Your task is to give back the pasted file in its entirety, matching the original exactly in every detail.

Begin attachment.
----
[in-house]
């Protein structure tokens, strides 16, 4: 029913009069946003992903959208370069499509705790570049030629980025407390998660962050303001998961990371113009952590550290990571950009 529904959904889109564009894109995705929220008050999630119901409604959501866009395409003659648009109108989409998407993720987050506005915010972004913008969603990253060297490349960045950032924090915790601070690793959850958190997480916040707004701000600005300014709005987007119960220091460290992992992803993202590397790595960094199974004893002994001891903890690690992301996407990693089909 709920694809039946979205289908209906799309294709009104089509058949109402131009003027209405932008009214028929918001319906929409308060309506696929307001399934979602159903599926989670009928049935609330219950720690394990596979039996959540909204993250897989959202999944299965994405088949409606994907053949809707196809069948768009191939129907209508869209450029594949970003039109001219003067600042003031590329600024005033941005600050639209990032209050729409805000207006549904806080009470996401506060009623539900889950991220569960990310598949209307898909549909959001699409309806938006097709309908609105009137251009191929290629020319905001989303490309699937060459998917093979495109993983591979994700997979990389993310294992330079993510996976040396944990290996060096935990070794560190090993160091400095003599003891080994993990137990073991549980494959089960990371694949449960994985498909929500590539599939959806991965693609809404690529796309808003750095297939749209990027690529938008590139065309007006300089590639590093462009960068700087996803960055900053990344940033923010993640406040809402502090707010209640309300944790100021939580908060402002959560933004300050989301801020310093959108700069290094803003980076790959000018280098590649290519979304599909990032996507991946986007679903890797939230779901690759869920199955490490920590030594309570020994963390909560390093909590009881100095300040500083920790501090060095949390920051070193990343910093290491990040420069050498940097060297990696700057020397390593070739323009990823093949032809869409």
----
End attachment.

[in-house]
């Protein structure tokens, strides 16, 4: 029913009069946003992903959208370069499509705790570049030629980025407390998660962050303001998961990371113009952590550290990571950009 529904959904889109564009894109995705929220008050999630119901409604959501866009395409003659648009109108989409998407993720987050506005915010972004913008969603990253060297490349960045950032924090915790601070690793959850958190997480916040707004701000600005300014709005987007119960220091460290992992992803993202590397790595960094199974004893002994001891903890690690992301996407990693089909 709920694809039946979205289908209906799309294709009104089509058949109402131009003027209405932008009214028929918001319906929409308060309506696929307001399934979602159903599926989670009928049935609330219950720690394990596979039996959540909204993250897989959202999944299965994405088949409606994907053949809707196809069948768009191939129907209508869209450029594949970003039109001219003067600042003031590329600024005033941005600050639209990032209050729409805000207006549904806080009470996401506060009623539900889950991220569960990310598949209307898909549909959001699409309806938006097709309908609105009137251009191929290629020319905001989303490309699937060459998917093979495109993983591979994700997979990389993310294992330079993510996976040396944990290996060096935990070794560190090993160091400095003599003891080994993990137990073991549980494959089960990371694949449960994985498909929500590539599939959806991965693609809404690529796309808003750095297939749209990027690529938008590139065309007006300089590639590093462009960068700087996803960055900053990344940033923010993640406040809402502090707010209640309300944790100021939580908060402002959560933004300050989301801020310093959108700069290094803003980076790959000018280098590649290519979304599909990032996507991946986007679903890797939230779901690759869920199955490490920590030594309570020994963390909560390093909590009881100095300040500083920790501090060095949390920051070193990343910093290491990040420069050498940097060297990696700057020397390593070739323009990823093949032809869409």